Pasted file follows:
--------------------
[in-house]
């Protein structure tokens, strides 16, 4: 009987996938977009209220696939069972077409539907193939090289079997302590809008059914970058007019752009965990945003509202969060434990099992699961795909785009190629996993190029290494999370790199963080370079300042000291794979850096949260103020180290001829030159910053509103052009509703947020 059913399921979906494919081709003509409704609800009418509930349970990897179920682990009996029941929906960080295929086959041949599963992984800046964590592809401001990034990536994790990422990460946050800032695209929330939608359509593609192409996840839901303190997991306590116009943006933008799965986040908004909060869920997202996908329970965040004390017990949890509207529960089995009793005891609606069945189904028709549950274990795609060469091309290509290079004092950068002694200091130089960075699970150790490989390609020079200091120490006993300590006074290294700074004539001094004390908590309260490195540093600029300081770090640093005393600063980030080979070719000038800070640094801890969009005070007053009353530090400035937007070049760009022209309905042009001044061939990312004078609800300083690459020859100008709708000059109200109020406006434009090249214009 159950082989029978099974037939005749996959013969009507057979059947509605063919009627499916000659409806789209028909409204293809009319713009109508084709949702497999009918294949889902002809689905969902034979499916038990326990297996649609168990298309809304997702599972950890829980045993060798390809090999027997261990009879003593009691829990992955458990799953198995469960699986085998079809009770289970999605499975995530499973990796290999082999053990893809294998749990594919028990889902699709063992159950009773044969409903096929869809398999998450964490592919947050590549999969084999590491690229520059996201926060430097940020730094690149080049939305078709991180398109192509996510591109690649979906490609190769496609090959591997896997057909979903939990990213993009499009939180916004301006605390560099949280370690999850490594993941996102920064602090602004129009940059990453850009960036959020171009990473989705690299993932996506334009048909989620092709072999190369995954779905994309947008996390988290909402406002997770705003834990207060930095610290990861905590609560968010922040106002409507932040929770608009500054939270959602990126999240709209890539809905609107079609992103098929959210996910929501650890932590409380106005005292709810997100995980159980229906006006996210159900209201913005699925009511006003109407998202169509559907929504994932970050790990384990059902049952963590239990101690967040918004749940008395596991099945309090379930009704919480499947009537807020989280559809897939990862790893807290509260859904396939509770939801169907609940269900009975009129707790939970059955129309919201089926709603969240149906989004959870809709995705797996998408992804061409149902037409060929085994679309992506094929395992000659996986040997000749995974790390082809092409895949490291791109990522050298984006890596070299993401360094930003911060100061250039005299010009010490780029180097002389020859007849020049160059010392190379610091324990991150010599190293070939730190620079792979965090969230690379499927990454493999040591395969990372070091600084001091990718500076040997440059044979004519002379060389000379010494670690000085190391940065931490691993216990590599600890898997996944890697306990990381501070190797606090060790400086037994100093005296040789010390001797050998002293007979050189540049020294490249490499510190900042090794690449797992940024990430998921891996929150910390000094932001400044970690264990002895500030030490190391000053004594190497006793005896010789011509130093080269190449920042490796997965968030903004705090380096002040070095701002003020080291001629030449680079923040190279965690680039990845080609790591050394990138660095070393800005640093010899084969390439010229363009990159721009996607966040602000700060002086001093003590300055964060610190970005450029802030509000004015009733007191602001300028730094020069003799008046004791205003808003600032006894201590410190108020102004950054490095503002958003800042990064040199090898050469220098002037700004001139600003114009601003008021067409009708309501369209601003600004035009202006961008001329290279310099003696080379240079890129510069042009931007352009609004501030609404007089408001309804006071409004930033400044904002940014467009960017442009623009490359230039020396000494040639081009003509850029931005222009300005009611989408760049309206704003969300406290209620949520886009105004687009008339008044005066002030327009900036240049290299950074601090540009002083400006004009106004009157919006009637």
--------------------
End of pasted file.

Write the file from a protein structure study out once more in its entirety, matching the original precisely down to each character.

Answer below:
[in-house]
């Protein structure tokens, strides 16, 4: 009987996938977009209220696939069972077409539907193939090289079997302590809008059914970058007019752009965990945003509202969060434990099992699961795909785009190629996993190029290494999370790199963080370079300042000291794979850096949260103020180290001829030159910053509103052009509703947020 059913399921979906494919081709003509409704609800009418509930349970990897179920682990009996029941929906960080295929086959041949599963992984800046964590592809401001990034990536994790990422990460946050800032695209929330939608359509593609192409996840839901303190997991306590116009943006933008799965986040908004909060869920997202996908329970965040004390017990949890509207529960089995009793005891609606069945189904028709549950274990795609060469091309290509290079004092950068002694200091130089960075699970150790490989390609020079200091120490006993300590006074290294700074004539001094004390908590309260490195540093600029300081770090640093005393600063980030080979070719000038800070640094801890969009005070007053009353530090400035937007070049760009022209309905042009001044061939990312004078609800300083690459020859100008709708000059109200109020406006434009090249214009 159950082989029978099974037939005749996959013969009507057979059947509605063919009627499916000659409806789209028909409204293809009319713009109508084709949702497999009918294949889902002809689905969902034979499916038990326990297996649609168990298309809304997702599972950890829980045993060798390809090999027997261990009879003593009691829990992955458990799953198995469960699986085998079809009770289970999605499975995530499973990796290999082999053990893809294998749990594919028990889902699709063992159950009773044969409903096929869809398999998450964490592919947050590549999969084999590491690229520059996201926060430097940020730094690149080049939305078709991180398109192509996510591109690649979906490609190769496609090959591997896997057909979903939990990213993009499009939180916004301006605390560099949280370690999850490594993941996102920064602090602004129009940059990453850009960036959020171009990473989705690299993932996506334009048909989620092709072999190369995954779905994309947008996390988290909402406002997770705003834990207060930095610290990861905590609560968010922040106002409507932040929770608009500054939270959602990126999240709209890539809905609107079609992103098929959210996910929501650890932590409380106005005292709810997100995980159980229906006006996210159900209201913005699925009511006003109407998202169509559907929504994932970050790990384990059902049952963590239990101690967040918004749940008395596991099945309090379930009704919480499947009537807020989280559809897939990862790893807290509260859904396939509770939801169907609940269900009975009129707790939970059955129309919201089926709603969240149906989004959870809709995705797996998408992804061409149902037409060929085994679309992506094929395992000659996986040997000749995974790390082809092409895949490291791109990522050298984006890596070299993401360094930003911060100061250039005299010009010490780029180097002389020859007849020049160059010392190379610091324990991150010599190293070939730190620079792979965090969230690379499927990454493999040591395969990372070091600084001091990718500076040997440059044979004519002379060389000379010494670690000085190391940065931490691993216990590599600890898997996944890697306990990381501070190797606090060790400086037994100093005296040789010390001797050998002293007979050189540049020294490249490499510190900042090794690449797992940024990430998921891996929150910390000094932001400044970690264990002895500030030490190391000053004594190497006793005896010789011509130093080269190449920042490796997965968030903004705090380096002040070095701002003020080291001629030449680079923040190279965690680039990845080609790591050394990138660095070393800005640093010899084969390439010229363009990159721009996607966040602000700060002086001093003590300055964060610190970005450029802030509000004015009733007191602001300028730094020069003799008046004791205003808003600032006894201590410190108020102004950054490095503002958003800042990064040199090898050469220098002037700004001139600003114009601003008021067409009708309501369209601003600004035009202006961008001329290279310099003696080379240079890129510069042009931007352009609004501030609404007089408001309804006071409004930033400044904002940014467009960017442009623009490359230039020396000494040639081009003509850029931005222009300005009611989408760049309206704003969300406290209620949520886009105004687009008339008044005066002030327009900036240049290299950074601090540009002083400006004009106004009157919006009637």